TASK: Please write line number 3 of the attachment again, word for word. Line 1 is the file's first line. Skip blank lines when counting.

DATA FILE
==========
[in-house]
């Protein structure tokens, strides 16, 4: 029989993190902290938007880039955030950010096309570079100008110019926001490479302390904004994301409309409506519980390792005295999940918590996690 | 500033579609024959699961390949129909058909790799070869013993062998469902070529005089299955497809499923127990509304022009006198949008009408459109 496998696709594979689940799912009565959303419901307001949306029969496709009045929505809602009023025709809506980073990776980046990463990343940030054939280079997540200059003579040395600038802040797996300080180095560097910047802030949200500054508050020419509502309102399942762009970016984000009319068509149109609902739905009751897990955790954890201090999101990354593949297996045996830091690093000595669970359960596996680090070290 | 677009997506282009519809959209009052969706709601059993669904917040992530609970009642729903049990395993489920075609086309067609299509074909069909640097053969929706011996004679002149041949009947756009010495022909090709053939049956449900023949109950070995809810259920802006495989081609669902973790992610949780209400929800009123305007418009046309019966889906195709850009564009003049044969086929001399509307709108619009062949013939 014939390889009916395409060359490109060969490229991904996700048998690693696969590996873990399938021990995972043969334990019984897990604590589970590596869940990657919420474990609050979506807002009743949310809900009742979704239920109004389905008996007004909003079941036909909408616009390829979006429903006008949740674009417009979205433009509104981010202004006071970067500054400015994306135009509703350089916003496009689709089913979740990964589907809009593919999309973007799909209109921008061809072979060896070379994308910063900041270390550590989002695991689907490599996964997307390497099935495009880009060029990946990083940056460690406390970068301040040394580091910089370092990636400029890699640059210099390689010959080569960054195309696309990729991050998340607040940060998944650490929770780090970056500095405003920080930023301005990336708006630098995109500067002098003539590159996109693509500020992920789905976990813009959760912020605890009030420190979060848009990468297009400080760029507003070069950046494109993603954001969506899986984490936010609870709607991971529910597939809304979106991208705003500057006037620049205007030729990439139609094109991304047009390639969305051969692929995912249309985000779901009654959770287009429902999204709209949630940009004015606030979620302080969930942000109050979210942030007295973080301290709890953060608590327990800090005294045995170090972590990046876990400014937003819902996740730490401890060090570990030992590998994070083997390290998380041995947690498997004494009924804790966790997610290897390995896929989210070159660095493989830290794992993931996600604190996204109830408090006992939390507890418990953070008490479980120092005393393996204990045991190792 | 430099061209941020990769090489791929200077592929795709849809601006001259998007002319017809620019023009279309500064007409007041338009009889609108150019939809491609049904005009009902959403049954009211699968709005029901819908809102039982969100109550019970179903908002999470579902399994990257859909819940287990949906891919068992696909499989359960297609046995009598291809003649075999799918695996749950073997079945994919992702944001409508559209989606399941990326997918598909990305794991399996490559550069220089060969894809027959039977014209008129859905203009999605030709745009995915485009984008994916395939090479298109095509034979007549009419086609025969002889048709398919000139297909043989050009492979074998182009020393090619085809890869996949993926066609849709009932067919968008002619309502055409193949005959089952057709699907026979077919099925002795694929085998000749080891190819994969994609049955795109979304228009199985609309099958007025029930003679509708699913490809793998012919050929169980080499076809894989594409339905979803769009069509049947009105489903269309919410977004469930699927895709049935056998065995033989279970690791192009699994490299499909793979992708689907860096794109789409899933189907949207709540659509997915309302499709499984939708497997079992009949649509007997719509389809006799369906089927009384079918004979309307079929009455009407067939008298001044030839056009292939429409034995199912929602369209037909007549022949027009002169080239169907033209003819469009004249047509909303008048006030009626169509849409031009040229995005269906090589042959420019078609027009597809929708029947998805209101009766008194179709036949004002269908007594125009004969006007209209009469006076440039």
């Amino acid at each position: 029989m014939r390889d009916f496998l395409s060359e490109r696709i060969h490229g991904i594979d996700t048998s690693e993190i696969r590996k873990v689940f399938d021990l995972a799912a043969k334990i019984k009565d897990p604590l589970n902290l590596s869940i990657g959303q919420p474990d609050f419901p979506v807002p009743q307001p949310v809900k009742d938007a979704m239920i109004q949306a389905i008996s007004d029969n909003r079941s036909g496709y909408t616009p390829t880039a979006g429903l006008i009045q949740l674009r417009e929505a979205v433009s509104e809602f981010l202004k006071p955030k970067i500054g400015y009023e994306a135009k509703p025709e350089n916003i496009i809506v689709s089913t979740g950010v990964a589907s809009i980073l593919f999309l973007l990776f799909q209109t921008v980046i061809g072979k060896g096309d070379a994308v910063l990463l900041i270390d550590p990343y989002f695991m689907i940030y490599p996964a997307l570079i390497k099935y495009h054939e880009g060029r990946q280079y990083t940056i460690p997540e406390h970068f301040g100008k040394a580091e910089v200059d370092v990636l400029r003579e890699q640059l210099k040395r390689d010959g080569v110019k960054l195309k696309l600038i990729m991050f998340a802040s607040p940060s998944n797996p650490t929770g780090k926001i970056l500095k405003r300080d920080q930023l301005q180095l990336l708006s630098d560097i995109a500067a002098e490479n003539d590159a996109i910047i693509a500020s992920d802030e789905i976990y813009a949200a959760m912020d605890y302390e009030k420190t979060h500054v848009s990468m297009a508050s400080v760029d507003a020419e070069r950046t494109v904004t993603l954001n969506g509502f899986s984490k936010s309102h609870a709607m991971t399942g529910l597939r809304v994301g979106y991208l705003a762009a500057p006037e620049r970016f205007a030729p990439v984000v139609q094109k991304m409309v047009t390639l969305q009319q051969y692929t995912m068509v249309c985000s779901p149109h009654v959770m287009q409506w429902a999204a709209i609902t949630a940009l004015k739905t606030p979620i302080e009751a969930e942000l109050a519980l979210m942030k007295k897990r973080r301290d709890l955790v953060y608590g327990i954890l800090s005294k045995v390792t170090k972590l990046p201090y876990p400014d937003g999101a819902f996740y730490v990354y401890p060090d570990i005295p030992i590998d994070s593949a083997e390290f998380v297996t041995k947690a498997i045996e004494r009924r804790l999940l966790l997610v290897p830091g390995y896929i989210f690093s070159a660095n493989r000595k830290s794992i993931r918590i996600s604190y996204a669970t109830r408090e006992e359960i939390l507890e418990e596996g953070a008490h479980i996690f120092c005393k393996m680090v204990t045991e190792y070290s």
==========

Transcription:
């Amino acid at each position: 029989m014939r390889d009916f496998l395409s060359e490109r696709i060969h490229g991904i594979d996700t048998s690693e993190i696969r590996k873990v689940f399938d021990l995972a799912a043969k334990i019984k009565d897990p604590l589970n902290l590596s869940i990657g959303q919420p474990d609050f419901p979506v807002p009743q307001p949310v809900k009742d938007a979704m239920i109004q949306a389905i008996s007004d029969n909003r079941s036909g496709y909408t616009p390829t880039a979006g429903l006008i009045q949740l674009r417009e929505a979205v433009s509104e809602f981010l202004k006071p955030k970067i500054g400015y009023e994306a135009k509703p025709e350089n916003i496009i809506v689709s089913t979740g950010v990964a589907s809009i980073l593919f999309l973007l990776f799909q209109t921008v980046i061809g072979k060896g096309d070379a994308v910063l990463l900041i270390d550590p990343y989002f695991m689907i940030y490599p996964a997307l570079i390497k099935y495009h054939e880009g060029r990946q280079y990083t940056i460690p997540e406390h970068f301040g100008k040394a580091e910089v200059d370092v990636l400029r003579e890699q640059l210099k040395r390689d010959g080569v110019k960054l195309k696309l600038i990729m991050f998340a802040s607040p940060s998944n797996p650490t929770g780090k926001i970056l500095k405003r300080d920080q930023l301005q180095l990336l708006s630098d560097i995109a500067a002098e490479n003539d590159a996109i910047i693509a500020s992920d802030e789905i976990y813009a949200a959760m912020d605890y302390e009030k420190t979060h500054v848009s990468m297009a508050s400080v760029d507003a020419e070069r950046t494109v904004t993603l954001n969506g509502f899986s984490k936010s309102h609870a709607m991971t399942g529910l597939r809304v994301g979106y991208l705003a762009a500057p006037e620049r970016f205007a030729p990439v984000v139609q094109k991304m409309v047009t390639l969305q009319q051969y692929t995912m068509v249309c985000s779901p149109h009654v959770m287009q409506w429902a999204a709209i609902t949630a940009l004015k739905t606030p979620i302080e009751a969930e942000l109050a519980l979210m942030k007295k897990r973080r301290d709890l955790v953060y608590g327990i954890l800090s005294k045995v390792t170090k972590l990046p201090y876990p400014d937003g999101a819902f996740y730490v990354y401890p060090d570990i005295p030992i590998d994070s593949a083997e390290f998380v297996t041995k947690a498997i045996e004494r009924r804790l999940l966790l997610v290897p830091g390995y896929i989210f690093s070159a660095n493989r000595k830290s794992i993931r918590i996600s604190y996204a669970t109830r408090e006992e359960i939390l507890e418990e596996g953070a008490h479980i996690f120092c005393k393996m680090v204990t045991e190792y070290s």